St Edmund’s College is proud of the diversity of our student population and we aim to maximise the teaching and learning opportunities for each boy. Our student population is enriched by the presence of our students with Aboriginal and Torres Strait Islander descent.
We encourage and inspire academic achievement, social and emotional development and cultural awareness of these students while validating the unique cultural identity of each boy. To quote the Edmund Rice Education Australia (EREA) Aboriginal and Torres Strait Islander Education Policy: EREA stands in solidarity with Indigenous peoples of Australia. Through collaborative partnerships that are mutually enriching, EREA schools will provide an inclusive and welcoming environment and offer a quality and culturally appropriate education for Aboriginal and Torres Strait Islander young people. EREA will also further reconciliation by deepening an understanding and appreciation of Aboriginal and Torres Strait Islander perspectives throughout the curriculum in EREA schools.
St Edmund’s College provides students of Aboriginal and Torres Strait Islander descent with a quality education that is founded in the values of Edmund Rice, is sensitive to the heritage of these students, teaches leadership skills and enables students to contribute in a culturally diverse world. We have around 35 students enrolled who are of Aboriginal and Torres Strait Islander descent. These students range from Years 4 to 12.
We have a dedicated position of Indigenous Education Coordinator whose role is to encourage and inspire academic achievement, social and emotional development and cultural awareness of our students of Aboriginal and Torres Strait Islander descent. To achieve this our Indigenous Education Coordinator and the College targets the goals of the National Aboriginal and Torres Strait Islander Education Policy (AEP). The main goals that are targeted include:
- improving educational access for Indigenous children and young people,
- improving educational achievement of Indigenous students,
- developing links with Indigenous families and communities to increase their participation in education decision making,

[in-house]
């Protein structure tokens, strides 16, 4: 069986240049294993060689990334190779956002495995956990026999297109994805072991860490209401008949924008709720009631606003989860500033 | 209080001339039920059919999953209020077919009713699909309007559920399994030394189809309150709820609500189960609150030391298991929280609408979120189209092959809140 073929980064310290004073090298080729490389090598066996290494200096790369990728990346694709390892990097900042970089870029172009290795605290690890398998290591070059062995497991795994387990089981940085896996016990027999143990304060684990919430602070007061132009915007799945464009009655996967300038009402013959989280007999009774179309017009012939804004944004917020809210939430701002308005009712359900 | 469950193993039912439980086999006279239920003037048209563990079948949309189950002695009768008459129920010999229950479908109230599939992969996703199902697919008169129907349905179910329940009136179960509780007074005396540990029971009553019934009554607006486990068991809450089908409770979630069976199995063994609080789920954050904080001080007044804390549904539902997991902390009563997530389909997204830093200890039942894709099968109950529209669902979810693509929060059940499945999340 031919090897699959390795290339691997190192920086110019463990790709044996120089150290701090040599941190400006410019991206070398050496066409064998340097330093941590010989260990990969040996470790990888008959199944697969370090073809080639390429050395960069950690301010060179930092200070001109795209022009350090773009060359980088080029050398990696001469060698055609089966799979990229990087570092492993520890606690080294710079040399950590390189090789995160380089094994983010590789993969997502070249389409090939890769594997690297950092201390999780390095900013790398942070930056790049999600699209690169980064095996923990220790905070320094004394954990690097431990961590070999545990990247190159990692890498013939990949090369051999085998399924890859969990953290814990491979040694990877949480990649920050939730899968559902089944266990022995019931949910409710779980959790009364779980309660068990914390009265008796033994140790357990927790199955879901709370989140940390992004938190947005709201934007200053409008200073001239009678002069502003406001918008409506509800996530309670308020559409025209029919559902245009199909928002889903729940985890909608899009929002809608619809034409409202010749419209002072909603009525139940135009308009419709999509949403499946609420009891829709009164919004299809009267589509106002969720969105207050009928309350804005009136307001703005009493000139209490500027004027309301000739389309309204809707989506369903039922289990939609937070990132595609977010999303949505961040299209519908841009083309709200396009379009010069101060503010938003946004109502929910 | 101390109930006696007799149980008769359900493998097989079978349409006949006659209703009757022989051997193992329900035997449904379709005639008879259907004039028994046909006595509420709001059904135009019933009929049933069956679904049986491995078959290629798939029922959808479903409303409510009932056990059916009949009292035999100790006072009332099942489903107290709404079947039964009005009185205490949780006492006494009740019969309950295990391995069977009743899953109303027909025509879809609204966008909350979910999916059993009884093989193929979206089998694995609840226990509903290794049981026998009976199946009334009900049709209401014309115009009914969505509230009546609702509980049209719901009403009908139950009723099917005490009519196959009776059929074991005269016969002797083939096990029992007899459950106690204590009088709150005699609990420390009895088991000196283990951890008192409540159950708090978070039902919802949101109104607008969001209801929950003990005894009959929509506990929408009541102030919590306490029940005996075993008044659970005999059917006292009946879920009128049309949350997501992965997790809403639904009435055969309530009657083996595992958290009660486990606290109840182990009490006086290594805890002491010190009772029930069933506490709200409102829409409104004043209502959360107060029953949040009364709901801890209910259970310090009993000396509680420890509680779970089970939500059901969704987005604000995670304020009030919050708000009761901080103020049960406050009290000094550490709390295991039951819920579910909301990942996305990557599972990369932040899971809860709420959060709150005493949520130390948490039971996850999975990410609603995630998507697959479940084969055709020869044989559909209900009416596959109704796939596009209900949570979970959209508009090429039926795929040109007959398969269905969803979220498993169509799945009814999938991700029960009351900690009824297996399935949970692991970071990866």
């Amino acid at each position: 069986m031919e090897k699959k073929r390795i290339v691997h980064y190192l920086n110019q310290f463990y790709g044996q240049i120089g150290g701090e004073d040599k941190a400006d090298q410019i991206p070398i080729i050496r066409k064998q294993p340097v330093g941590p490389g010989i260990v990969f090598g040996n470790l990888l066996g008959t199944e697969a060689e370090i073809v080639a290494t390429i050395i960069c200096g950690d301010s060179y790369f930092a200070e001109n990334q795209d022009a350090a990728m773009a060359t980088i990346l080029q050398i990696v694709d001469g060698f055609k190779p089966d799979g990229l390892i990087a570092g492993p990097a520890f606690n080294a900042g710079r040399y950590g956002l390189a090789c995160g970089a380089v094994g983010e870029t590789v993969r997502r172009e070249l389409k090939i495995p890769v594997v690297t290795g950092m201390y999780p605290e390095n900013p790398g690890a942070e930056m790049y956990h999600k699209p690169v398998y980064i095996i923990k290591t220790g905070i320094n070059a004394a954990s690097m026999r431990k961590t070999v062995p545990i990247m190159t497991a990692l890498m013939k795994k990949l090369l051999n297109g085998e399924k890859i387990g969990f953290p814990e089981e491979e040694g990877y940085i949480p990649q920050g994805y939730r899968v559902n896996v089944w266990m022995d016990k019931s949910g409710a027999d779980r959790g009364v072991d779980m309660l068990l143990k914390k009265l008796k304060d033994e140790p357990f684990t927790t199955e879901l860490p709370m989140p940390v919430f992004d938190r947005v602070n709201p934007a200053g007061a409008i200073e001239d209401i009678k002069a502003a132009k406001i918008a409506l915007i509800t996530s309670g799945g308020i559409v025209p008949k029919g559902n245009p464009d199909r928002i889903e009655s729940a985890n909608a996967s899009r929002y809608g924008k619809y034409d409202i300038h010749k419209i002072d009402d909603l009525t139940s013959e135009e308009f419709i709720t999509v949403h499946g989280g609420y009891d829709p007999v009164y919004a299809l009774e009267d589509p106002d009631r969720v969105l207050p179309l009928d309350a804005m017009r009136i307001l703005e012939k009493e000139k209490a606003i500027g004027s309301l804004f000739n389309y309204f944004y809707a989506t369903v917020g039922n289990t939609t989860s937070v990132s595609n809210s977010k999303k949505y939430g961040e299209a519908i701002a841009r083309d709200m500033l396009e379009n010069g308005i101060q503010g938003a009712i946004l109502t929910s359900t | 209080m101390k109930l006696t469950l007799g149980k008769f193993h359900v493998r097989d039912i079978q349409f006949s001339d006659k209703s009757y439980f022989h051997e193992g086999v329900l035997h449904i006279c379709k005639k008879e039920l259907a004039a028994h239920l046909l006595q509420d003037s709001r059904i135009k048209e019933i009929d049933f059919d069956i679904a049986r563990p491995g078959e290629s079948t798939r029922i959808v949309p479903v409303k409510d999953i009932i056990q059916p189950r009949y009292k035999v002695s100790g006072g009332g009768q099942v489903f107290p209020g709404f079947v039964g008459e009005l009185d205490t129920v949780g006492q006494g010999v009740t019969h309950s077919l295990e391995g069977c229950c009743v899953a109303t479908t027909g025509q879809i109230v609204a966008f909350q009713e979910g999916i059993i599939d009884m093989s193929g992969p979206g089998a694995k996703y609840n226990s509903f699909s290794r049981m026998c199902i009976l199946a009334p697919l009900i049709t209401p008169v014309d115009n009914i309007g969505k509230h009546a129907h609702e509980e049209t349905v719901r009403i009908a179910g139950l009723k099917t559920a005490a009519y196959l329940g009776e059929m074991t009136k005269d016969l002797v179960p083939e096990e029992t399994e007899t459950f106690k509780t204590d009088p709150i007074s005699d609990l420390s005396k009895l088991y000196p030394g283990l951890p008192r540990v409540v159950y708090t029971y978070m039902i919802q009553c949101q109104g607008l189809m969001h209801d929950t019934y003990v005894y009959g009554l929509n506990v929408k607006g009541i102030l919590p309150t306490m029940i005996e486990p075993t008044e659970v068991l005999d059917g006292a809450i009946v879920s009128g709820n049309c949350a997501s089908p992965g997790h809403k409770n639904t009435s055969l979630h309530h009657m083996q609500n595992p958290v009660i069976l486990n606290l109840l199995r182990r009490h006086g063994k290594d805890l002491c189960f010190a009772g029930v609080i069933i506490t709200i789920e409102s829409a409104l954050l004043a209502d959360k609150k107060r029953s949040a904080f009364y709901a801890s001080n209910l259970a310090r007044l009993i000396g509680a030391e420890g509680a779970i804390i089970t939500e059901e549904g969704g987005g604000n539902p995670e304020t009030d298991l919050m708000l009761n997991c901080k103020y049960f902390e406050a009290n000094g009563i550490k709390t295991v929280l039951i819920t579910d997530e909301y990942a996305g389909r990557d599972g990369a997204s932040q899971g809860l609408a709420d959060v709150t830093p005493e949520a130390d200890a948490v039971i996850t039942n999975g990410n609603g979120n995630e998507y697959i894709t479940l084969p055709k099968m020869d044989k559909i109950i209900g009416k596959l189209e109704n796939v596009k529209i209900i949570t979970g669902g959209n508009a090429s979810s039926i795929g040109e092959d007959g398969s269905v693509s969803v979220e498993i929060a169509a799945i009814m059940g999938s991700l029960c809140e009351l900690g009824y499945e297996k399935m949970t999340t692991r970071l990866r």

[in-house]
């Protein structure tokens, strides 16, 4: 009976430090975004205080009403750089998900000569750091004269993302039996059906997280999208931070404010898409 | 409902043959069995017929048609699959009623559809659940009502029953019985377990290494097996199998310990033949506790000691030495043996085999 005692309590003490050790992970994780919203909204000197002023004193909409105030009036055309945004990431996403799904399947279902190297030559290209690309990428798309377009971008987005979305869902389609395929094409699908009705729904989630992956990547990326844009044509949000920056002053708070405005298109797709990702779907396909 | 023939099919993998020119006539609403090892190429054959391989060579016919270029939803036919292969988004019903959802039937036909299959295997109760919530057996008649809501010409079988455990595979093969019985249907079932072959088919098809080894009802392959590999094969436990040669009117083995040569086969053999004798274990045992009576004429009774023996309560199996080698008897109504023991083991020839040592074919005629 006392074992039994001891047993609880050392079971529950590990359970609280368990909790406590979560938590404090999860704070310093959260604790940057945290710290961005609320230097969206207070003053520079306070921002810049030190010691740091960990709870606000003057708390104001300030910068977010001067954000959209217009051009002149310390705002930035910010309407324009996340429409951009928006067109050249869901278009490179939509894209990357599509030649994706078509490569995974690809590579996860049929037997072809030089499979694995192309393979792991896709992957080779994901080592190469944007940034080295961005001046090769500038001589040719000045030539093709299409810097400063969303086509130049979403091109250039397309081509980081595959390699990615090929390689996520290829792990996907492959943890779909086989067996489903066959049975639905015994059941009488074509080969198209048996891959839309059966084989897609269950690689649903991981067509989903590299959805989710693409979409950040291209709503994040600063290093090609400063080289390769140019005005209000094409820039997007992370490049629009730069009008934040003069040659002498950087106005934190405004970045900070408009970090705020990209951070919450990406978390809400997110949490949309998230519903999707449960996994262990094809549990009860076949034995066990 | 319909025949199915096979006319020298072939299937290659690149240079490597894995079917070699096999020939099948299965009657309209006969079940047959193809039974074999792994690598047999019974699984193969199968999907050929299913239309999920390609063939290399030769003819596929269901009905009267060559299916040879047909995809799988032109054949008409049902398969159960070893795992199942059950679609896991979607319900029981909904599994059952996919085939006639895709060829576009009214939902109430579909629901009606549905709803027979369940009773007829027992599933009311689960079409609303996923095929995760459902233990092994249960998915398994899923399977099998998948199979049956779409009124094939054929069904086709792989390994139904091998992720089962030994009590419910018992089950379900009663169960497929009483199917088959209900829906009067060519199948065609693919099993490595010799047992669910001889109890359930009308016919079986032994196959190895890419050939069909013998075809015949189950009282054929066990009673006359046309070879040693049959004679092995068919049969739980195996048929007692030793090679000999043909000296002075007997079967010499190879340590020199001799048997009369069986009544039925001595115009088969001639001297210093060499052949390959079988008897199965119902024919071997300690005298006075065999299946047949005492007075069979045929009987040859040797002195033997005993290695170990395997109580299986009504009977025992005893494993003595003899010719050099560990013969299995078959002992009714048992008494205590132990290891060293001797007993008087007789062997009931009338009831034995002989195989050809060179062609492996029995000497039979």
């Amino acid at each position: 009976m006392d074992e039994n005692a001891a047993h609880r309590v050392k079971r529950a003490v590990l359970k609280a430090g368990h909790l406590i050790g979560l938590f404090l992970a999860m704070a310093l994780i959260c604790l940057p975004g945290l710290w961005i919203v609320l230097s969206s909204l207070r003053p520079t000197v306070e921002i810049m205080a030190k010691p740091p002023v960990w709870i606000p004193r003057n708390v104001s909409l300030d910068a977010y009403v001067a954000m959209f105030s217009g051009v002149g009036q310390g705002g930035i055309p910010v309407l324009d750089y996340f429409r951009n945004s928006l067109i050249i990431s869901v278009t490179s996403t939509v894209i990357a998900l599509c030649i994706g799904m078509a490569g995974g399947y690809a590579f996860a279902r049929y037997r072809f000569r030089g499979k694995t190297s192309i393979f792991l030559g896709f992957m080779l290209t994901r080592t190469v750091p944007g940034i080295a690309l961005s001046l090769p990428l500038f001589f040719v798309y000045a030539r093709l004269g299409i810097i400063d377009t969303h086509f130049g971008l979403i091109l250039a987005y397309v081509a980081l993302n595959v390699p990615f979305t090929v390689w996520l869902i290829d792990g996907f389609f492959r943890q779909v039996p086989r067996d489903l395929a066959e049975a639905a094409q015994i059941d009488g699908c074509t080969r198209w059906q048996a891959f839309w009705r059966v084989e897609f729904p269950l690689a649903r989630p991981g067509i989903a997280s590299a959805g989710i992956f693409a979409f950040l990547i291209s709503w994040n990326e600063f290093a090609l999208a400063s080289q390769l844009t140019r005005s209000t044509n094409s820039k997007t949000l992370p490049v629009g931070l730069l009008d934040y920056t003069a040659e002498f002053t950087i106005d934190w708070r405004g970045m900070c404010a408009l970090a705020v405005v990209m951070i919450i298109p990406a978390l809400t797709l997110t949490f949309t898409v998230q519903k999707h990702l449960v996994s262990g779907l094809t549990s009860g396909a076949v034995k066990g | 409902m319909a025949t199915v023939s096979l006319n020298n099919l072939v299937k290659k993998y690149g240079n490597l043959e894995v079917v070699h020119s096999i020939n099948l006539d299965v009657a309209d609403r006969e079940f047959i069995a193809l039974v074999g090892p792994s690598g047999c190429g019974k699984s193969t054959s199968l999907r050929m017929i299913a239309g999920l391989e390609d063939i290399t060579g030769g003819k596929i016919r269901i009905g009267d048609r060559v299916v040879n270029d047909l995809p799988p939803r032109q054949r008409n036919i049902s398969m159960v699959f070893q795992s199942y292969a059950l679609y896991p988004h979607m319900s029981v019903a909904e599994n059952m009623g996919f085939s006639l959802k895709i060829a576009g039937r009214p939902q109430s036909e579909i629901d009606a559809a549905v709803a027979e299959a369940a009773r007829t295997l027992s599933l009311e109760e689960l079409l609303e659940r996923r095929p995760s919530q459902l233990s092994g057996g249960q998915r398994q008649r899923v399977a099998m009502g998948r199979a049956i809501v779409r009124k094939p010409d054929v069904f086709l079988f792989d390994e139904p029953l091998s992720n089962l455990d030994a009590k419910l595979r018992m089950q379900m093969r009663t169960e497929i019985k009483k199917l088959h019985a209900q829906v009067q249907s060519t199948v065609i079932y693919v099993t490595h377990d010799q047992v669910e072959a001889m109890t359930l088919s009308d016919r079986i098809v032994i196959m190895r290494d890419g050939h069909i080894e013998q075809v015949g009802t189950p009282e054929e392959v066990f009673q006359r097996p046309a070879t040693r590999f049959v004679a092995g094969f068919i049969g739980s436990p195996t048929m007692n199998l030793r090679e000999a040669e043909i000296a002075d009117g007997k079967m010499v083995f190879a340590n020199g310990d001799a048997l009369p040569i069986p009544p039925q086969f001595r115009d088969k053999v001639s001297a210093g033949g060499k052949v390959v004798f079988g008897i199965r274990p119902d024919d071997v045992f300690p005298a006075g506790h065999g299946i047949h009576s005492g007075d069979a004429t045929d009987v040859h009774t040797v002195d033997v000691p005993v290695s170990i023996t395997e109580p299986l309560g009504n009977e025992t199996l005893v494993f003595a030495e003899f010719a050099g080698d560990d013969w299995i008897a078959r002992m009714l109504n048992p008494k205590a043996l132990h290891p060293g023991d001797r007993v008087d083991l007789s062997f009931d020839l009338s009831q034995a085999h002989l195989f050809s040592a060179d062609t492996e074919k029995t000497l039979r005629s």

- developing the knowledge and understanding of staff, students and school communities about Indigenous Australia,
- providing opportunities for all Indigenous students to explore their collective and individual cultural links.
Despite the improvements in the national education outcomes for Indigenous students over the past decade, the gaps persist between Indigenous and non-indigenous student outcomes across the education and training sector. We believe that closing those gaps is possible and we have a responsibility to do so. Guided by this responsibility, we focus on implementing strategies to improve Indigenous student learning outcomes.
There is a need to promote the educational achievement of Indigenous students within the College and across its broader community. We give equal focus to the pathways available for students, both the academic and the Vocational Education and Training pathways.
We wish to further a deeper involvement of Indigenous parents and carers, and our Indigenous communities in the College, by presenting both traditional and contemporary cultural perspectives and encouraging participation. In the spirit of Reconciliation our community seeks to build and strengthen our relationship with Indigenous Australians by identifying and addressing those practices which currently hinder the enrolment and retention of Indigenous students in our schools.